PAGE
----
Best foot forward with Reggie
The prospect of an hour and a half with the pompous parade of parental peacocks, aka the school board, fills me with a deep sense of foreboding.
Ours is a Daily Record STVMatalan catchment and the board are all from the exclusive development known as the Arbour. Locals smile when they remember its former incarnation as the Co-operative slaughterhouse.
They have a wide range of educational experience, unfortunately none of it in these parts and none of it in the state sector. Some mean well, others want to run the school. I had an awful job trying to explain that Burns Night was neither a fireworks display nor an elementary first aid course.
We drew lots to decide on the staff rep on the board. The loser gets to be the rep. It's Miss McGregor's turn this year, and she just hates it. I have long suspected that a local anaesthetic is needed to get her through the evening and the pungent aroma of oil of peppermint suggests that it is indeed locally administered. And why not?
Tonight I have to submit our development plan to their satanic majesties.
Do I get to see their plans for impending Caribbean holidays, always taken in term time?
The car park is full of Freelanders, Rav 4s and people carriers. The clapped-out Fiesta is Miss McGregor's. I've told her not to put the lap dancer stickers all over the rear window. Jilly dishes up the Darjeeling, Reggie chats up Bea and we're off. I feel a migraine coming on.
It's 7.55pm and we're still at the minutes. The commas are replaced, the grammar corrected, the definitions scrutinised and the tedium stretches on.
Miss McGregor is asleep, I swear it. Those tinted glasses don't fool me.
I realise that I've missed Coronation Street. Will my beloved remember to tape it? I started doodling. I could hear them talking in the distance when I heard the dreaded words "over to you, Bridget ..." I sat bolt upright and launched into the most meaningless, jargon-riddled, name-dropping, double bluff of psycho-babble you could imagine. Every acronym was cast before them - and then some more.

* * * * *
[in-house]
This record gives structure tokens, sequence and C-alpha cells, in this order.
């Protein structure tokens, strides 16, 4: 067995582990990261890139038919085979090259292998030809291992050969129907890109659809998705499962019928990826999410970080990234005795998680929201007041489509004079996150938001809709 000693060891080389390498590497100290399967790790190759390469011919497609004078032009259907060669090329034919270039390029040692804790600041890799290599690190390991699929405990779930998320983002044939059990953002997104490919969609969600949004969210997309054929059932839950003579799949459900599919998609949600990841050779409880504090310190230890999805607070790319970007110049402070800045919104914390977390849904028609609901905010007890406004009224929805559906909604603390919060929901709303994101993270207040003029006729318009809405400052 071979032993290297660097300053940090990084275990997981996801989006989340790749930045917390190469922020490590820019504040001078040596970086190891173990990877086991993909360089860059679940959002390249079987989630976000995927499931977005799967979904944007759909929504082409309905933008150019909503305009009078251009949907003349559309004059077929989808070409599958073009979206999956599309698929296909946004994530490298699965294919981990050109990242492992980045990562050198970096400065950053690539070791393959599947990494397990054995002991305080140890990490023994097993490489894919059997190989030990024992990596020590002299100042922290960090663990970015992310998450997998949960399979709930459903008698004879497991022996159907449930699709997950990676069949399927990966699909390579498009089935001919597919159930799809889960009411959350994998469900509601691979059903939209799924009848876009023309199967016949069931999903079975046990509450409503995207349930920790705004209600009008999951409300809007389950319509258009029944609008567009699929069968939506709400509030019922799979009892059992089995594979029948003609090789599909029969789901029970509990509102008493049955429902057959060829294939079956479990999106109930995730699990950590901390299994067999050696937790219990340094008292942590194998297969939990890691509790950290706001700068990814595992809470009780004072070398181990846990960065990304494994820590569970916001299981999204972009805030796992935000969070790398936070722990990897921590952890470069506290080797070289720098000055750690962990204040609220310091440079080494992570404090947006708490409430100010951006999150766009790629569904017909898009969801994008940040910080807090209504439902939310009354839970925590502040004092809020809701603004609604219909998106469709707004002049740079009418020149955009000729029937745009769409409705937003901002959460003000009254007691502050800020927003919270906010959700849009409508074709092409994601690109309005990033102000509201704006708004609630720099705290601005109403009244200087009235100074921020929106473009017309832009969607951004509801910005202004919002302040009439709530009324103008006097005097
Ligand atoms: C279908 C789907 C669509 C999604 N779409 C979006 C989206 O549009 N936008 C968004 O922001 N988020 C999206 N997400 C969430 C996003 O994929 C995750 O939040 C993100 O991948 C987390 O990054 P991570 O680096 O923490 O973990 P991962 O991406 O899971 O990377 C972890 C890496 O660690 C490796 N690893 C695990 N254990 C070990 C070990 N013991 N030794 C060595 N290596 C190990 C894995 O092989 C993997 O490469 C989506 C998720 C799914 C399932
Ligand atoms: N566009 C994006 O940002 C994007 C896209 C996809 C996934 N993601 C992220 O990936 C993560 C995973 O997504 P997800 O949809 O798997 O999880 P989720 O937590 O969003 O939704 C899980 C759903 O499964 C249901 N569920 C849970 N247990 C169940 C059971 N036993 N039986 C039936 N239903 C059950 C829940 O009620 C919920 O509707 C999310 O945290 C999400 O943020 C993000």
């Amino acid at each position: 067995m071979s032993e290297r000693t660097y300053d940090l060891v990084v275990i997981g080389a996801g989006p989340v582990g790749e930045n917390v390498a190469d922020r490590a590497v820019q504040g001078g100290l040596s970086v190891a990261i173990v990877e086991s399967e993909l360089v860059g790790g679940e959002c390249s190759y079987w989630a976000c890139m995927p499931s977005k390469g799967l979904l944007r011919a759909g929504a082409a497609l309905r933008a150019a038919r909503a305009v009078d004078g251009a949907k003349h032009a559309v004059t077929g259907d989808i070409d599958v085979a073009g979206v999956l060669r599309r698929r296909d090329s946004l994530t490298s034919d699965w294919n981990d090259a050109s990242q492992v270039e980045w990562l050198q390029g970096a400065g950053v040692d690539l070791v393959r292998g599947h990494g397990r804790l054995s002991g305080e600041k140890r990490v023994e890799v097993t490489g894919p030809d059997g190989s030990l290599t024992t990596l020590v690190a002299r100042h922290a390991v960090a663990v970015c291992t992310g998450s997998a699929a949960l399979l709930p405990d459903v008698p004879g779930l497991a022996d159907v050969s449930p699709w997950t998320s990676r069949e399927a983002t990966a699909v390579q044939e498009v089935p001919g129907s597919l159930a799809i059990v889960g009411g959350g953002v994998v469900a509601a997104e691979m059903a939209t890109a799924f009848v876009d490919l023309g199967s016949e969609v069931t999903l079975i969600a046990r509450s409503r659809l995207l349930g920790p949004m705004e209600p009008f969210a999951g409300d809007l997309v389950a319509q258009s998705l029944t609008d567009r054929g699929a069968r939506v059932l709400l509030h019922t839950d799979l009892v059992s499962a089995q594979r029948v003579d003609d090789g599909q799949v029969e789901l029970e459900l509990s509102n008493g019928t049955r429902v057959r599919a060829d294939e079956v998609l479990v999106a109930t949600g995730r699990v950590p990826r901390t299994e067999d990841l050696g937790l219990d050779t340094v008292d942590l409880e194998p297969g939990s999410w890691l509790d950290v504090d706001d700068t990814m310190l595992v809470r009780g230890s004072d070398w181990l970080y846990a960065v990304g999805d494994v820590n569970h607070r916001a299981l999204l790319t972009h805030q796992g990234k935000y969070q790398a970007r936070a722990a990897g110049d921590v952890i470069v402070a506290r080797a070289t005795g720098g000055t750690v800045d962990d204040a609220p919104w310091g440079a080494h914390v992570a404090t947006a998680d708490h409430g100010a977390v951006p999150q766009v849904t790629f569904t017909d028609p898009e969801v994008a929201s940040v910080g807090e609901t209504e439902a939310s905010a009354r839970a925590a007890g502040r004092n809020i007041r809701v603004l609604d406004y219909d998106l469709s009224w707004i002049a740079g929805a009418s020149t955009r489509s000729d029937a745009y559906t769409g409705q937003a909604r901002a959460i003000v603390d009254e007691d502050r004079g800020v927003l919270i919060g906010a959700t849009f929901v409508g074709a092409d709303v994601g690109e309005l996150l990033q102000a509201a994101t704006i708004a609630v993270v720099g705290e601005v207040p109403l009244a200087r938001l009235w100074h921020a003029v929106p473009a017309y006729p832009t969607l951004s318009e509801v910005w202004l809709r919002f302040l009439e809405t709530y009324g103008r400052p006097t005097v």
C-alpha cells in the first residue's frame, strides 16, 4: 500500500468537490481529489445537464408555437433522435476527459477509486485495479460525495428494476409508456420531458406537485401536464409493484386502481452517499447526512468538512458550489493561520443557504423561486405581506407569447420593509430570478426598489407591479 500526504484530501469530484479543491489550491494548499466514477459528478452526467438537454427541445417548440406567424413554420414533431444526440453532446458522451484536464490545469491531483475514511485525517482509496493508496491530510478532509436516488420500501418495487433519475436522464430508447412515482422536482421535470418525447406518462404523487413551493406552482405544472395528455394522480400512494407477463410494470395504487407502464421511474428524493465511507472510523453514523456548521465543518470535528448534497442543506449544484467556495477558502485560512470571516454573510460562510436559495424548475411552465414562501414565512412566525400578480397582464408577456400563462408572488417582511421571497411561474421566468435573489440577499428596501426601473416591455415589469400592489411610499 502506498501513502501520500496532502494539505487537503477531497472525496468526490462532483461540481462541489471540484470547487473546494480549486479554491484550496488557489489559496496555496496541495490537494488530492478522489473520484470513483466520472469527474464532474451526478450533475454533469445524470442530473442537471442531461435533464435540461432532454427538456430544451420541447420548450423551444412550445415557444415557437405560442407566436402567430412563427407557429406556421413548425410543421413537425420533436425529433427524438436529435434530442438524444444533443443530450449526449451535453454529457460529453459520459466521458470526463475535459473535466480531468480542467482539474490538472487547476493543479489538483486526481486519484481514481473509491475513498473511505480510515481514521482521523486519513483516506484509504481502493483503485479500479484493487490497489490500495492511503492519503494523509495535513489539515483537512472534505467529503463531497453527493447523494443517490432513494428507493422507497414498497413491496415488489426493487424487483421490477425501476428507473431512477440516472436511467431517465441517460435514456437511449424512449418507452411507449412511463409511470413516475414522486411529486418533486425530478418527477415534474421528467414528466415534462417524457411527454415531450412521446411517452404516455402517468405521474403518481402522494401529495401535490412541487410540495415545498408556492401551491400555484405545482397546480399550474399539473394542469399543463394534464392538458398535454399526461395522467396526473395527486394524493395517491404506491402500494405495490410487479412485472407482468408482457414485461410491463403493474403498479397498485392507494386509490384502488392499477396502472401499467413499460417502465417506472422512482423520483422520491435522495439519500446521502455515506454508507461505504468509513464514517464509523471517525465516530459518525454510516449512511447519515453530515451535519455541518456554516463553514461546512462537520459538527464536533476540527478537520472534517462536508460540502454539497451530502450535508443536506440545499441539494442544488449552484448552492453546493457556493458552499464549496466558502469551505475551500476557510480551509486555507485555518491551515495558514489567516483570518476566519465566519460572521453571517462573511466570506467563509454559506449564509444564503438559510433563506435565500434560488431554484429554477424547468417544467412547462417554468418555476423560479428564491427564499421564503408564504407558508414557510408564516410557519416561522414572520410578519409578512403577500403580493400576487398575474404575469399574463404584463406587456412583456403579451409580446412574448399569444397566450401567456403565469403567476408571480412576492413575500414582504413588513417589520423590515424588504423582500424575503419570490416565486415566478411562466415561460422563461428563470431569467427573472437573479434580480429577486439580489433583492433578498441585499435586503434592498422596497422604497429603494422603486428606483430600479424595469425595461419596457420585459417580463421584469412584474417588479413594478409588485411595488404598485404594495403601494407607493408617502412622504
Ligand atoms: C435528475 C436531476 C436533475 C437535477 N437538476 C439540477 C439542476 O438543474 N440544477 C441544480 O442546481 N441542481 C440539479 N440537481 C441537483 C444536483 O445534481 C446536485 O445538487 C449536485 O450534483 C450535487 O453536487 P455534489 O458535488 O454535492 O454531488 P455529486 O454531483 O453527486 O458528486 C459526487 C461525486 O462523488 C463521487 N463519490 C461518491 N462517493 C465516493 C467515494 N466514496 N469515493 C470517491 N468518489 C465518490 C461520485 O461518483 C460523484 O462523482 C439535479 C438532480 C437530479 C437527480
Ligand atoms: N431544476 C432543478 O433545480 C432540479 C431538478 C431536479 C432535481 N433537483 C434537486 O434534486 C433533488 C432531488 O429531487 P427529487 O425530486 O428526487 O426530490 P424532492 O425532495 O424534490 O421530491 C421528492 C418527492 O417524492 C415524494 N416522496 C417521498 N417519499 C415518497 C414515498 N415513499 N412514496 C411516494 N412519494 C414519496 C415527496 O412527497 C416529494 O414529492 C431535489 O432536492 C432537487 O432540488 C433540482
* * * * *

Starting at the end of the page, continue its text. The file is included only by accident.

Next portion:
Miss McGregor looked at me and found it exceedingly difficult to stifle the giggles. I had decided to go for broke. I referred to the spectacular new reading programme we were going to adopt. I had baited the trap, and good old Reggie walked straight in. "Will that be Ginn 360 or Oxford Reading Tree?" he asked in a superior fashion.
"No, we have debated this - and we are going for Clarks."
"It helps correlate development, underpin the essential philosophy and ethos of the school and there is a proven symbiotic relationship between pedicure and pedagogy."
Miss McGregor left the room, barely in control.
I could feel the blushes screaming up my well-concealed neck. Thank God for high collars They had been silenced. Was Bea going to ask a question? Jilly who knew a thing or three about teaching, as she had been a tutor at a finishing school in Morningside, looked bewildered. Jilly always looks bewildered.
Before you could say picnic hamper, the meeting was over. Game, set and match to Mrs McElroy.
I invited Miss McGregor to join me in a small refreshment in the Covenanters Arms. The board would be in the Crown - Bea's partner owns it.
We could relax.
I relaxed so much, that I actually asked Miss McGregor her first name. From that moment on, we were Bridget and Jennifer. After two gins, three if you count Jennifer's one at rehearsals, my young colleague leant over and whispered with an interesting combination of curiosity and apprehension:
"Mrs...eh, Bridget, what exactly is the Clarks scheme?"
I feigned surprise at her lack of CPD. "Well, Jennifer, as a head I have found that the children improve their reading skills as their shoe size increases."
We both fell about laughing, and imagined the board trying to ascertain the true nature of this new scheme. The emperor had new shoes, well sandals.